Take a deep look at your product and ask the hardest questions.

Here at Sköna, we use the Kolbe A Index to help us balance our teams by measuring our instinctive way of doing things. It takes four areas into account – Fact Finder, Quick Start, Follow Thru, and Implementor – and I wasn’t surprised to see 90% of our team ranked very high in the first category. Sure, asking questions may be table stakes in our profession, but Fact Finders are a natural fit for a role where we constantly meet new clients, learn new tech, and see new brands – the right personalities help get the right answers more quickly.

To help us help our clients sell themselves, we like to focus on understanding our target audience, our client’s offering, and their professional challenges. In many ways, we work like management consultants, or even psychologists – we have to get the diagnosis right to prescribe any medicine. But, at the end of the day, there are only three questions that really matter when we’re formulating a smart B2B marketing strategy:

  1. Why would anyone need to buy what you’re selling?
  2. Why do they have to buy it from you and nobody else?
  3. Why do they have to buy it now?

Why would anyone need to buy what you’re selling? gets to the core of your solution. In the consumer tech world, answering these questions is usually pretty easy: Uber, for example, came about because it was impossible to get cabs in San Francisco. In enterprise tech, however, the questions can be harder to answer – there’s marketing bones and basic technical understanding involved. This is where we can add value with our lack of technical depth. By forcing marketing people and executives to speak in layman’s terms, we can break the main idea into smaller components. Verbalizing it to people like us helps crystalize the rationale. And that’s how we get to the USPs.

Why do they have to buy it from you and nobody else? gets down to the nitty gritty differentiators. Our clients sometimes tell us it’s the best tech, or lowest cost, or highest performance, but ultimately, it’s down to what their customers think. To paint the picture of what happens without your solution, we have to walk in their shoes. The best way to do that? Return to the source. Talk to customers, talk to prospects. When we really understand their reasons, we can package and scale the answer. Without that understanding, you can’t be an effective marketer.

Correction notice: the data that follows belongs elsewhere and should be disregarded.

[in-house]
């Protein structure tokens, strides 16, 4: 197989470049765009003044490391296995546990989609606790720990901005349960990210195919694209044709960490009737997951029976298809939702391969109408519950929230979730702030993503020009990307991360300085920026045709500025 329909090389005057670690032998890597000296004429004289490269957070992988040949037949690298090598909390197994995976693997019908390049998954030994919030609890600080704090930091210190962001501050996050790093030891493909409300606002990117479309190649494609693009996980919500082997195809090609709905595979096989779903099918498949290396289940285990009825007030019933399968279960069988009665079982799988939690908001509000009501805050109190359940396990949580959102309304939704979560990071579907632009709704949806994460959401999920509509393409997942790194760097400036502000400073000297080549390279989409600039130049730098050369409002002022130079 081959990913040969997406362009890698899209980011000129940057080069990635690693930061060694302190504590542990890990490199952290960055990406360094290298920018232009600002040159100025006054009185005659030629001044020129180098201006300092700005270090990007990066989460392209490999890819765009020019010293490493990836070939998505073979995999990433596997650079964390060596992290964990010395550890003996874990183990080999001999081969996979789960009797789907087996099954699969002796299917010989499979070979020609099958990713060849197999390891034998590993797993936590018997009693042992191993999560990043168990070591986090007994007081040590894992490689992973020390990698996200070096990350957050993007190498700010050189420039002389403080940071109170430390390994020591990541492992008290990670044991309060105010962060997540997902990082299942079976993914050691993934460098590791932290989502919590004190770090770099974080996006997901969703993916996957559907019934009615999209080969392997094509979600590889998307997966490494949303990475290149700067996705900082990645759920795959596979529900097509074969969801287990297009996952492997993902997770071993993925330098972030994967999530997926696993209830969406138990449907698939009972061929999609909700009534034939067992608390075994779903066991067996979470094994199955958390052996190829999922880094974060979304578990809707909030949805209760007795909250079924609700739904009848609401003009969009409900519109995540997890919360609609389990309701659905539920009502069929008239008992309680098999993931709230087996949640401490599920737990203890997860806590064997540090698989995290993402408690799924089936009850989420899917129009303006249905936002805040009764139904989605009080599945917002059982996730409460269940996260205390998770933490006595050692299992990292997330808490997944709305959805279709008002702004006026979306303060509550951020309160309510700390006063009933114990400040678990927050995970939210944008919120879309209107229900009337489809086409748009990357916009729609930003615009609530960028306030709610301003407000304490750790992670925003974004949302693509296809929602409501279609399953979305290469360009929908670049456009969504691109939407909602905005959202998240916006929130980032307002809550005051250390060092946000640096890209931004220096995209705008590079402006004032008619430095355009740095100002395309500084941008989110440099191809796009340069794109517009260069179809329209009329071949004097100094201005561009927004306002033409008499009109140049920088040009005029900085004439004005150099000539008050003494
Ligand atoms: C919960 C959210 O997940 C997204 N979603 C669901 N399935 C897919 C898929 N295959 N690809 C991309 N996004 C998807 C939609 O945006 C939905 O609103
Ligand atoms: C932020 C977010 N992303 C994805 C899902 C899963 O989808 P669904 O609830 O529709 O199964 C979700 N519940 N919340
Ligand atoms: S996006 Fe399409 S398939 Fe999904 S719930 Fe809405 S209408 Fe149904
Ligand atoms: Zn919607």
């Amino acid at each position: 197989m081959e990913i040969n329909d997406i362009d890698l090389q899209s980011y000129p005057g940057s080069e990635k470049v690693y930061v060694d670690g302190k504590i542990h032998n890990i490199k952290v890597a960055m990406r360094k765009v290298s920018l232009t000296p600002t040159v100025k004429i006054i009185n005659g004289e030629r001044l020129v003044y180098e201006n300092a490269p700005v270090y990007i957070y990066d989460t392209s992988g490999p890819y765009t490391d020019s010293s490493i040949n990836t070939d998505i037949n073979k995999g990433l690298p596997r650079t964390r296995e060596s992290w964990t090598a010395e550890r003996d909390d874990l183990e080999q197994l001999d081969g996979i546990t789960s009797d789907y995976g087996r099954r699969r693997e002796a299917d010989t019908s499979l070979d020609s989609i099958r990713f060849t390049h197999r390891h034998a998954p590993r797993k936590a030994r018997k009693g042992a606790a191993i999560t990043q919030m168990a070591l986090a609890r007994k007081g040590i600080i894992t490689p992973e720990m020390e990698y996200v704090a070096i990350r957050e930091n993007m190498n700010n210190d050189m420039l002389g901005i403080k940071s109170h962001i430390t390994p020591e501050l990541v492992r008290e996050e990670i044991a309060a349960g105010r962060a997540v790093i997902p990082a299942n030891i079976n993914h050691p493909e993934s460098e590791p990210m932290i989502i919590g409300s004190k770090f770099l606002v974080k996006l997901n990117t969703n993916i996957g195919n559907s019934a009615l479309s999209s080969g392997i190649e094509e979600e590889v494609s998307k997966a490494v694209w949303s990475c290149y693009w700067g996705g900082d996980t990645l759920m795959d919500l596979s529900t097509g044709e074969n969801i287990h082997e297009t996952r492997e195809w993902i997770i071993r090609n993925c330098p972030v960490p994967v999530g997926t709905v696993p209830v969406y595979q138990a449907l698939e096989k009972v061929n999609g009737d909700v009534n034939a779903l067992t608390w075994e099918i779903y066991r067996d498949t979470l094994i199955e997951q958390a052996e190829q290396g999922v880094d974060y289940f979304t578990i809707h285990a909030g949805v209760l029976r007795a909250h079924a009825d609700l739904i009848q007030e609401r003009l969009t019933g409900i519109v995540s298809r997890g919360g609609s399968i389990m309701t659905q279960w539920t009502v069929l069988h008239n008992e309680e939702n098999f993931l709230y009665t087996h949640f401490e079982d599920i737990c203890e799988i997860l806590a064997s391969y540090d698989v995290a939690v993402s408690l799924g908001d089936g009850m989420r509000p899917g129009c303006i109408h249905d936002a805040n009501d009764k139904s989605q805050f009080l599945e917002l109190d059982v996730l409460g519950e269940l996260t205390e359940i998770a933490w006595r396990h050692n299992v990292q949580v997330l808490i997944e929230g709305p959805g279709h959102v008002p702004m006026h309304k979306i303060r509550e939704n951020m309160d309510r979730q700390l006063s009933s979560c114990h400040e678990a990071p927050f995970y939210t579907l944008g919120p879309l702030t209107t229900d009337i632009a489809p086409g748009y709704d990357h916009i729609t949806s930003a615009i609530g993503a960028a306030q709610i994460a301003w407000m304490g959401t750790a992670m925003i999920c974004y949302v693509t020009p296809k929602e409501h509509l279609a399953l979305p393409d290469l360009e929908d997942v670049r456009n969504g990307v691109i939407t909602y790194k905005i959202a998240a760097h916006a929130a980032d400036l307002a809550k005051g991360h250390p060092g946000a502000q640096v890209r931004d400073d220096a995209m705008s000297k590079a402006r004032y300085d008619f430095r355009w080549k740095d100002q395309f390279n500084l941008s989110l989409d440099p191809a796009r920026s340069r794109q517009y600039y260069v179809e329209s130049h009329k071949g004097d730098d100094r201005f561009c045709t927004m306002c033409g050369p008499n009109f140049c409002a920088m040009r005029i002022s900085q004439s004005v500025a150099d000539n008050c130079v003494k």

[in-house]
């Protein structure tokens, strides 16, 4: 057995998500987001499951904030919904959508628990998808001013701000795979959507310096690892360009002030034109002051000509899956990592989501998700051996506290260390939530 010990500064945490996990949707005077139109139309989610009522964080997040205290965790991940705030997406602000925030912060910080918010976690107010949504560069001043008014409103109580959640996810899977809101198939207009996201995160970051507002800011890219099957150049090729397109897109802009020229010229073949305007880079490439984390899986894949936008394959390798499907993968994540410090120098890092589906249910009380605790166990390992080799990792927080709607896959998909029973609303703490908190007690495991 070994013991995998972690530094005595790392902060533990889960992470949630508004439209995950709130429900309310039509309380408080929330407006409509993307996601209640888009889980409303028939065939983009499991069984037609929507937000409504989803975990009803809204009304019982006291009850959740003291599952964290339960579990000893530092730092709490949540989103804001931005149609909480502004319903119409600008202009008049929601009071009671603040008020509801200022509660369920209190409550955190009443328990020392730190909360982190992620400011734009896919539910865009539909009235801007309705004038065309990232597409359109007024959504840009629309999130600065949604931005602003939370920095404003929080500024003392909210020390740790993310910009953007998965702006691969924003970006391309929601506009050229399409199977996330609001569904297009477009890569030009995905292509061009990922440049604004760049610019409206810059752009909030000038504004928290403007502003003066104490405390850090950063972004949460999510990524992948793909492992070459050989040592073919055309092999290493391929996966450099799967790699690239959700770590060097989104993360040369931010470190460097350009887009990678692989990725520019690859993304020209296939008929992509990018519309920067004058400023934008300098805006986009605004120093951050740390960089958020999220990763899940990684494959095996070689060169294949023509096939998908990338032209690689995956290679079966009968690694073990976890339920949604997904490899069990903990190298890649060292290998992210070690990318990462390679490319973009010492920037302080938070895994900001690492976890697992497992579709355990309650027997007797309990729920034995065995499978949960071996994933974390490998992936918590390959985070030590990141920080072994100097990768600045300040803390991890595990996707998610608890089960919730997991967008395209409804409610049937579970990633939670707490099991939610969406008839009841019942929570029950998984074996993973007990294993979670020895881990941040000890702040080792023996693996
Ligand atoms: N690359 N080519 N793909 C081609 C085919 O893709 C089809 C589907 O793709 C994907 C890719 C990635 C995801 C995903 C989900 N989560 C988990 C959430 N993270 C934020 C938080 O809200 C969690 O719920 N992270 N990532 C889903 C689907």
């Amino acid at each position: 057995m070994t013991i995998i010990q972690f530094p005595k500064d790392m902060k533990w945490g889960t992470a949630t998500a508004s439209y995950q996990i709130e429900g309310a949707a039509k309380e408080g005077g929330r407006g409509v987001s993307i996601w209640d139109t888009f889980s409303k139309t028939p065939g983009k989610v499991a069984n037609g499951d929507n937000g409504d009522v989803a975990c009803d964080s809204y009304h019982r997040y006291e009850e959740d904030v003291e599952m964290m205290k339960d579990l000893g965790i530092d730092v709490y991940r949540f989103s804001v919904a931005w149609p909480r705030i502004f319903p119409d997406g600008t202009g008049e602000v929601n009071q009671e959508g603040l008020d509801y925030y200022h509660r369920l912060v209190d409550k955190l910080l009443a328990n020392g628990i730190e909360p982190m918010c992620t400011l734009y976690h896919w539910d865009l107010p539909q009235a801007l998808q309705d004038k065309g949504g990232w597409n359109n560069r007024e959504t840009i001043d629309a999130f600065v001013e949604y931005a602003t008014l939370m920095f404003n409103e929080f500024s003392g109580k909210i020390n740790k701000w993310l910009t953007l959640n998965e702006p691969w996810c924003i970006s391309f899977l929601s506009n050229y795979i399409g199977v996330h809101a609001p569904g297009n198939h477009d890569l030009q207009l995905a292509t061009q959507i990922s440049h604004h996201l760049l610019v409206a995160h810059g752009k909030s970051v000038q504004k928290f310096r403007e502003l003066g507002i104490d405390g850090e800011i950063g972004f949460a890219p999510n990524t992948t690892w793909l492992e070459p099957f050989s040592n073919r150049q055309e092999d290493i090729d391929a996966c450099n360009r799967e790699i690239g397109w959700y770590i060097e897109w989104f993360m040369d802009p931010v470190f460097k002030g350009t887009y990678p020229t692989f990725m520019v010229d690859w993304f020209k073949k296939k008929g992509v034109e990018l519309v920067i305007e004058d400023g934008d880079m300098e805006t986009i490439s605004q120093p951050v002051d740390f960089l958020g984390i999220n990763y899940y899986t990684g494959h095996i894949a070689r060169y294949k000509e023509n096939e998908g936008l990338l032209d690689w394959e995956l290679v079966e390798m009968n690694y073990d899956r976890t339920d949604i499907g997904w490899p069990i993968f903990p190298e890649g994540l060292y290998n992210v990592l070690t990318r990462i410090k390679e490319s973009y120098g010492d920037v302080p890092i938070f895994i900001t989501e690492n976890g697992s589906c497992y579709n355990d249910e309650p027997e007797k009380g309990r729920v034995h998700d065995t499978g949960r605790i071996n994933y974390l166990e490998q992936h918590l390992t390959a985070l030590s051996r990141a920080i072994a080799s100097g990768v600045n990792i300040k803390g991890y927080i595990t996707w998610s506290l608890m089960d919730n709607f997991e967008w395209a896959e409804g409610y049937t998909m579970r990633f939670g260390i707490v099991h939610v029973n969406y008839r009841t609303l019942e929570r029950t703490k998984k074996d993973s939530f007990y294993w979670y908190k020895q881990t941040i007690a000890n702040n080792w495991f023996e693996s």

Why do they have to buy it now? is obviously about urgency. Why can’t you wait another week or quarter?! Economic uncertainty is like a cheat code – there was probably never a better sales incitement than Y2K, for example. But we have to find alternative ways to communicate urgency for the other times. It could be FOMO, it could be security threats, it could be evolution. Keeping on top of news and trends is a great way to find out. By being knowledgeable, well-read, and current, we can place our client’s solution in a timely, relevant setting.

And at the end of the day, it’s important to remember that marketing can only do so much. If your product is buggy or solves a problem nobody cares about… it’s going to be hard to sell. So before you fire your agency or your marketing team, make sure you take a deep look at your product and ask the hardest questions of yourself. If you don’t have a good answer to the three questions above, maybe it’s time for a product pivot as opposed to a rebrand. As the old adage goes, you can’t put lipstick on a pig.

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